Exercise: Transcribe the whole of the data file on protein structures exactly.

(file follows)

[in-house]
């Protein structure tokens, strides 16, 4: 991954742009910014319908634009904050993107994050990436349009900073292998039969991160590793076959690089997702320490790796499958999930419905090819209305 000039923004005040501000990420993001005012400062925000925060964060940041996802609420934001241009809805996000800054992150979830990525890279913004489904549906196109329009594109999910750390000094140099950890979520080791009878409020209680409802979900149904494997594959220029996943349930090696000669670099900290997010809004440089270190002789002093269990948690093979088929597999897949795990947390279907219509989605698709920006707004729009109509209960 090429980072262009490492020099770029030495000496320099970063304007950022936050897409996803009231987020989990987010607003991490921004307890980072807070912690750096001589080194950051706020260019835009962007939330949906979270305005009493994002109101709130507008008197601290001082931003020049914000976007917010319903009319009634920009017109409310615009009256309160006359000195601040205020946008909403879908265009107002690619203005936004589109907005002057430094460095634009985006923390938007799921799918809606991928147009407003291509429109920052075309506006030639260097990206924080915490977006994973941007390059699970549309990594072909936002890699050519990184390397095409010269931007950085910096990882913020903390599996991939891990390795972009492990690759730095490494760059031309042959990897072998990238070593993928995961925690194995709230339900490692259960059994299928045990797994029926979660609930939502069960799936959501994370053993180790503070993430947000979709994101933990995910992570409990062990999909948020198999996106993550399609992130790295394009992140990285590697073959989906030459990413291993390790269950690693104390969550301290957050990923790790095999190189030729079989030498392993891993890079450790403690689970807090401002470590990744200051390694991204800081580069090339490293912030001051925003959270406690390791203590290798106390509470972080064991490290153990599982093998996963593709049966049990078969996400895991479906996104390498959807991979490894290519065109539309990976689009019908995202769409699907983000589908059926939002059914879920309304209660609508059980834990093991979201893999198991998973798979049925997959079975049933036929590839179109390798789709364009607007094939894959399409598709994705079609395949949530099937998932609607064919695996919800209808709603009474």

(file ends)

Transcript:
[in-house]
């Protein structure tokens, strides 16, 4: 991954742009910014319908634009904050993107994050990436349009900073292998039969991160590793076959690089997702320490790796499958999930419905090819209305 000039923004005040501000990420993001005012400062925000925060964060940041996802609420934001241009809805996000800054992150979830990525890279913004489904549906196109329009594109999910750390000094140099950890979520080791009878409020209680409802979900149904494997594959220029996943349930090696000669670099900290997010809004440089270190002789002093269990948690093979088929597999897949795990947390279907219509989605698709920006707004729009109509209960 090429980072262009490492020099770029030495000496320099970063304007950022936050897409996803009231987020989990987010607003991490921004307890980072807070912690750096001589080194950051706020260019835009962007939330949906979270305005009493994002109101709130507008008197601290001082931003020049914000976007917010319903009319009634920009017109409310615009009256309160006359000195601040205020946008909403879908265009107002690619203005936004589109907005002057430094460095634009985006923390938007799921799918809606991928147009407003291509429109920052075309506006030639260097990206924080915490977006994973941007390059699970549309990594072909936002890699050519990184390397095409010269931007950085910096990882913020903390599996991939891990390795972009492990690759730095490494760059031309042959990897072998990238070593993928995961925690194995709230339900490692259960059994299928045990797994029926979660609930939502069960799936959501994370053993180790503070993430947000979709994101933990995910992570409990062990999909948020198999996106993550399609992130790295394009992140990285590697073959989906030459990413291993390790269950690693104390969550301290957050990923790790095999190189030729079989030498392993891993890079450790403690689970807090401002470590990744200051390694991204800081580069090339490293912030001051925003959270406690390791203590290798106390509470972080064991490290153990599982093998996963593709049966049990078969996400895991479906996104390498959807991979490894290519065109539309990976689009019908995202769409699907983000589908059926939002059914879920309304209660609508059980834990093991979201893999198991998973798979049925997959079975049933036929590839179109390798789709364009607007094939894959399409598709994705079609395949949530099937998932609607064919695996919800209808709603009474």